This book might put you off your food. Certainly I have become more of a vegetarian since reading it. The thesis is that modern farming entails clearing forests in order to grow crops to feed animals and us. Highlights of the book are about soya and palm oil plantations where tropical forests are cleared – doing much damage to jaguars, birds and orangutans. It is not entirely about land-based farming, but also farming prawns and shrimps in the sea and using fishmeal to feed to battery chickens.
“My eyes have seen…”
Philip Lymbery tells us about his research on each endangered creature in one chapter. He has travelled to the country to investigate what is actually happening there and he relates it to farming practices in Western Europe and North America. The chapters are named after a creature – starting with elephants and going via birds (barn owls, jungle fowl, storks, peregrine and penguins) to marine iguana and shrimps.
You may be interested to know that bumble bees are in trouble due to pesticides and other chemical fertilisers. Although not all crops are fertilised by insects, we would be in deep trouble to feed ourselves if we lost all our bees. Fortunately bumble bees are still common in our gardens in the UK, but not on farms.
Danger to wildlife
Now to the reasons why some animals are endangered. Elephants in Borneo and Sumatra suffer from deforestation for plantations of palm oil. Although the oil is used in so many products in the West, in this case it is the kernel that can be used to feed animals produced for meat. If we consumers were to choose to eat only grass fed animals, that would make a difference to deforestation. Elephants need the natural forests for their survival. However, we know more about palm oil plantations in other parts of Indonesia and the damage done to orangutans.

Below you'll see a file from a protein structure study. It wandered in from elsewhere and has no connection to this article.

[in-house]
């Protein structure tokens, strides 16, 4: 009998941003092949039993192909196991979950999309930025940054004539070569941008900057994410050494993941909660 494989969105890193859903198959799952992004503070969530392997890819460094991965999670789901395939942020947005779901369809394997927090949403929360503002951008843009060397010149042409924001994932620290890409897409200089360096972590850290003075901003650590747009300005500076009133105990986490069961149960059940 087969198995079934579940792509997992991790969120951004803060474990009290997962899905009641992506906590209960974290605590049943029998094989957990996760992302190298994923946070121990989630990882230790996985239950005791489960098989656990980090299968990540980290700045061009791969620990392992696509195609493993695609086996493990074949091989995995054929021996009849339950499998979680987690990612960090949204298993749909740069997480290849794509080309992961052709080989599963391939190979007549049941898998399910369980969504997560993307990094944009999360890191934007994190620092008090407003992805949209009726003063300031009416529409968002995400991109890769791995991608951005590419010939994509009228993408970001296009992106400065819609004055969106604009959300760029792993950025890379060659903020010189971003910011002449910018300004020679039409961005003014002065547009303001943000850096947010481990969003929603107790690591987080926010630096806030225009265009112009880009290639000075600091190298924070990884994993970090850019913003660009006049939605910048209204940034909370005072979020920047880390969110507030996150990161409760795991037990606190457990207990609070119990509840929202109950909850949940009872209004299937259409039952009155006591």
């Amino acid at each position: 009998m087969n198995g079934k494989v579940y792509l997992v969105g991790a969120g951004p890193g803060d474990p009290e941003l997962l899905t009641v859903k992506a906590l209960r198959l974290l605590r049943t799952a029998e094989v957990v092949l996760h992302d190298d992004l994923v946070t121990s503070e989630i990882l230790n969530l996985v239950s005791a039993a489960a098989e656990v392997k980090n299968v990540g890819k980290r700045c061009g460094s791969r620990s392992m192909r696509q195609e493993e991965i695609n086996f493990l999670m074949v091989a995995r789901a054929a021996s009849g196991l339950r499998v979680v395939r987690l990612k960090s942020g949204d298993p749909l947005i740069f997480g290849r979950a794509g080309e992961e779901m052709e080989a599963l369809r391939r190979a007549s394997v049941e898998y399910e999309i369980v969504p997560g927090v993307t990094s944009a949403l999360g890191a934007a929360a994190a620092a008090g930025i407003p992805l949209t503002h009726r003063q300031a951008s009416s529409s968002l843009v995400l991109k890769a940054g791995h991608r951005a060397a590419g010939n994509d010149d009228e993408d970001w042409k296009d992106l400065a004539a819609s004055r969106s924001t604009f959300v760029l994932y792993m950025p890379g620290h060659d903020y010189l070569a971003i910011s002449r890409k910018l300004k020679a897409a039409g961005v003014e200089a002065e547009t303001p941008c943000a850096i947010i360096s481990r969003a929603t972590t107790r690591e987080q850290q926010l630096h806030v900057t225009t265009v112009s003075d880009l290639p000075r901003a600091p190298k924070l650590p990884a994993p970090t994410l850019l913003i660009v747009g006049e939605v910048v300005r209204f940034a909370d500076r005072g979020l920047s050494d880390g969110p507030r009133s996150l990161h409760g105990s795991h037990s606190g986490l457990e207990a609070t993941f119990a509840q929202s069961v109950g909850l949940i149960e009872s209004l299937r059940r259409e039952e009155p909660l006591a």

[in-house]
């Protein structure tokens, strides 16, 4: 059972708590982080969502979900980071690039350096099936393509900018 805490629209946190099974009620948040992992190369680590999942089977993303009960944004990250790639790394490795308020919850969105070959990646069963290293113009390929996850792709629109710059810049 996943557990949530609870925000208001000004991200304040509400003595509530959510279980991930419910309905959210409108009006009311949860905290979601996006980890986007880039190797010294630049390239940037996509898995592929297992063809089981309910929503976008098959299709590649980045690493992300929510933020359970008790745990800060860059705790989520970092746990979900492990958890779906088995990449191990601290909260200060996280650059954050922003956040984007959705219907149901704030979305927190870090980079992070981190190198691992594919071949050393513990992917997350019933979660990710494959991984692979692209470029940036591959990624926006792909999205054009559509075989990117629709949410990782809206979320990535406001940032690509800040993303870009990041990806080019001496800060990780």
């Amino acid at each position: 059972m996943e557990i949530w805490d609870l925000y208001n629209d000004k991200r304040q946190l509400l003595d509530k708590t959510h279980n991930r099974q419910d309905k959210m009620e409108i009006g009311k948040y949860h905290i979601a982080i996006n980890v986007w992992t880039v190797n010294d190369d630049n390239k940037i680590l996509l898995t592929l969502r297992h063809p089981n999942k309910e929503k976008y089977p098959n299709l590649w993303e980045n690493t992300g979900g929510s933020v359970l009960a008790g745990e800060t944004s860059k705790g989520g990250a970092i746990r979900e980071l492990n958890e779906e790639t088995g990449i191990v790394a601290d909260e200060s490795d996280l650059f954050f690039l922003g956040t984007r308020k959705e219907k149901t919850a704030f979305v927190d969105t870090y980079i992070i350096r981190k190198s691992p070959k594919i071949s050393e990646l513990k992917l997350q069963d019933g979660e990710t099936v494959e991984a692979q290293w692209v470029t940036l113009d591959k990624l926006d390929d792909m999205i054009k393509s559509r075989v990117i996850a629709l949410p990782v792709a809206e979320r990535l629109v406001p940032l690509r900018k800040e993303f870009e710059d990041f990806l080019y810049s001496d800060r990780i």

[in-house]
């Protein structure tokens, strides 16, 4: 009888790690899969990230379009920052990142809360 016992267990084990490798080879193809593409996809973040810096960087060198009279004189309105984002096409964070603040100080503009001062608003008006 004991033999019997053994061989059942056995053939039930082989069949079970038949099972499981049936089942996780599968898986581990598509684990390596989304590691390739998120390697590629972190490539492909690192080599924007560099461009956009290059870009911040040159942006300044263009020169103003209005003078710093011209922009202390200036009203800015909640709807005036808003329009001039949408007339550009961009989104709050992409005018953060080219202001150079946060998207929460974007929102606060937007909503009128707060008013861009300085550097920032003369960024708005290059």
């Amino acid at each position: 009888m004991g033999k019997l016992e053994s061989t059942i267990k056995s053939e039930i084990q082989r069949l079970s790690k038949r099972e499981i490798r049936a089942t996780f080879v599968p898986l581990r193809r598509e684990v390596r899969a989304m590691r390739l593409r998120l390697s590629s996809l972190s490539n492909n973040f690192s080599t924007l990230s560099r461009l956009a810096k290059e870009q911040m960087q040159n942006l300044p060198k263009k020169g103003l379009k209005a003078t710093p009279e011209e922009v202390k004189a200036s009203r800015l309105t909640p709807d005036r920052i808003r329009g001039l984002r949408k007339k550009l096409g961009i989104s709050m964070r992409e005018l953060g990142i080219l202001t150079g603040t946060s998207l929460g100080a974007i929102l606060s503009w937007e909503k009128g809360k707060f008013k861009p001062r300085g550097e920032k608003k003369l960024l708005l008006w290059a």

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Red Jungle fowl are the ancestors of the chickens and hens of today. They come from the forests and mangroves of eastern Asia and were domesticated in the Indus valley. Travellers took them and seafarers even took them to Easter Island. Mostly this chapter however tells you what you do not want to hear about intensive chicken farms all over the Western world.
There are many other books detailing this, but I was surprised to learn that four-fifths of the world’s chickens come from just three breeding companies. The New York Times observed, “Torture a single chicken and you risk arrest. Abuse hundreds of thousands of chickens for their entire lives? That’s Agribusiness.”
Deepwater dead zone
There is actually a real “Dead Zone” in the sea off New Orleans and Philip Lymbery went diving there. Not only does the Gulf of Mexico suffer from accidents like the BP Deepwater Horizon disaster, it also suffers from the runoff of fertilisers from farms into the rivers that drain into it. This is a problem for almost all countries where modern farms use artificial fertilisers. It is worse from the Mississippi river because of all the factories making the stuff.
There is too much of interest to the general public in this book to pick out more specific examples of wildlife death and destruction. It is the sheer scale of what is happening – particularly with soya being used so much to feed animals. This results in vast tracts of the Amazon rainforest being burnt and then used for soya crops.
What we don’t realise in the UK is that our animals are now being kept indoors and fed on stuff that is imported from other parts of the world. I realised this when I looked out of the window when travelling on Eurostar through Northern France where I saw only one field of cows grazing in the old-fashioned way.